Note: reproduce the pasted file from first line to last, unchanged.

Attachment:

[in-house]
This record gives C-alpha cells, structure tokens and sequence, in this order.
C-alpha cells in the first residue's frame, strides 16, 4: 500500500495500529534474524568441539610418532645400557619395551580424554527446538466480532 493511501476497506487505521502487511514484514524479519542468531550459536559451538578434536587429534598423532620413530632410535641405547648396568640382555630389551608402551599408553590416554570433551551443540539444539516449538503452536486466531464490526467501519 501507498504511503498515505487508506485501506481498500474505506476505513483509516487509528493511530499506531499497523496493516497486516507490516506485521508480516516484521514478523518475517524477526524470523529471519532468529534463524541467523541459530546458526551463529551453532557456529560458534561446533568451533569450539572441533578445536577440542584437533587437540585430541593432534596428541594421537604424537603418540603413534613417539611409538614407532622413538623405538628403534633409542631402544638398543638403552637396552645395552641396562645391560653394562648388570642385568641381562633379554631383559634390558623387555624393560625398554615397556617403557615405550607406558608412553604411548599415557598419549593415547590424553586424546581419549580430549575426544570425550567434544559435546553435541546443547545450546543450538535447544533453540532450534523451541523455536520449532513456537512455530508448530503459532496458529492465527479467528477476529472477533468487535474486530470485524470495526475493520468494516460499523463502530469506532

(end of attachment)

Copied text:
[in-house]
This record gives C-alpha cells, structure tokens and sequence, in this order.
C-alpha cells in the first residue's frame, strides 16, 4: 500500500495500529534474524568441539610418532645400557619395551580424554527446538466480532 493511501476497506487505521502487511514484514524479519542468531550459536559451538578434536587429534598423532620413530632410535641405547648396568640382555630389551608402551599408553590416554570433551551443540539444539516449538503452536486466531464490526467501519 501507498504511503498515505487508506485501506481498500474505506476505513483509516487509528493511530499506531499497523496493516497486516507490516506485521508480516516484521514478523518475517524477526524470523529471519532468529534463524541467523541459530546458526551463529551453532557456529560458534561446533568451533569450539572441533578445536577440542584437533587437540585430541593432534596428541594421537604424537603418540603413534613417539611409538614407532622413538623405538628403534633409542631402544638398543638403552637396552645395552641396562645391560653394562648388570642385568641381562633379554631383559634390558623387555624393560625398554615397556617403557615405550607406558608412553604411548599415557598419549593415547590424553586424546581419549580430549575426544570425550567434544559435546553435541546443547545450546543450538535447544533453540532450534523451541523455536520449532513456537512455530508448530503459532496458529492465527479467528477476529472477533468487535474486530470485524470495526475493520468494516460499523463502530469506532